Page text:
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This is more of a philosophical question than a technical one.

I'm about 40 hours into working on a new Rails app. It's retail-related, and early on I chose the name "item" to describe a single available product for sale.

As time has gone on it's become obvious to me this was a mistake - the word "item" is too generic, and "product" perhaps would have been a better choice.

So the decision I'm faced with now is, do I refactor / rename my models, ERB code and tables before I build more with this somewhat poorly chosen name, or do I just leave it as-is, save some time and move on? I worry that it's choosing the latter repeatedly that results in the ridiculous technical debt I've seen on other projects, but I also think this might be a form of premature optimization.

Thoughts?

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Naming convention is absolutely necessary for mid-to-large projects. I would say go in and refactor everything to make the naming as specific as possible. Generic identifiers will quickly get out of hand as new functionality gets introduced (I was once on a project that had a class named UserReportReportReportParameters).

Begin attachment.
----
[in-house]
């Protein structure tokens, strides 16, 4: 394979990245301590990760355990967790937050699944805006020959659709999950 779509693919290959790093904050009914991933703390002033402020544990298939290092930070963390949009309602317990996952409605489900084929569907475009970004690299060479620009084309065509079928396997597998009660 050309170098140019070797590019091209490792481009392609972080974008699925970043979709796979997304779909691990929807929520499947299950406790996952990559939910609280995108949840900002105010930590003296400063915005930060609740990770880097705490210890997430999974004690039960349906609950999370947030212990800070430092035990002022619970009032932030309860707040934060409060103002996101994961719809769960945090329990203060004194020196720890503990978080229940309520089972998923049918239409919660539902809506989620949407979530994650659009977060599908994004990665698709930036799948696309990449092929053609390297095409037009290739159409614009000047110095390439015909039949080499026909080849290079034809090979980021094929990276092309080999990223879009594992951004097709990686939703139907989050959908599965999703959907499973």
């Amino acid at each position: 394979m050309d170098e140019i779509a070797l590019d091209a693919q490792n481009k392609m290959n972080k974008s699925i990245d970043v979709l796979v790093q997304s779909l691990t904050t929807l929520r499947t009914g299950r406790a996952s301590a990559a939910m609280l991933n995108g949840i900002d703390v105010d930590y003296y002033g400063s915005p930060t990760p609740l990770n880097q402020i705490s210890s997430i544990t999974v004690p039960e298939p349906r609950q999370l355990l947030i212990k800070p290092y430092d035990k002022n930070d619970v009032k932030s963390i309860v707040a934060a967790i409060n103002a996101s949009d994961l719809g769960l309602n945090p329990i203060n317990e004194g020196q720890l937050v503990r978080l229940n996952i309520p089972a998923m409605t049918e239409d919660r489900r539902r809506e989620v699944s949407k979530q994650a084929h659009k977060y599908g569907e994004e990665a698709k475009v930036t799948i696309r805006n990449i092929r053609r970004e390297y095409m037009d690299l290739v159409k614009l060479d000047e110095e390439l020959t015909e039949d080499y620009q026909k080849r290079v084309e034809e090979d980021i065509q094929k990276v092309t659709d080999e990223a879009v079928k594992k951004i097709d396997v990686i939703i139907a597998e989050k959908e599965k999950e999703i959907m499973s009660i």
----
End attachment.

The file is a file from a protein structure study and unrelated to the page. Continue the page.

The quicker you get this done, the less painful it will be.

Edit: I should probably add that if this is impossible due to deadlines or any other constraints, to stick to the current naming schema until you have time to refactor everything at once. I'm of the firm opinion that a bad naming convention is better than a mixed naming convention.

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This is a good answer. Plus too, this isn't hard to do. A couple of find and replaces and you should be on your way. –  ryeguy Mar 7 '11 at 18:16
    
Yeah, I know he's right. Added to the top of my to-do list. –  tomkarlo Mar 8 '11 at 6:34

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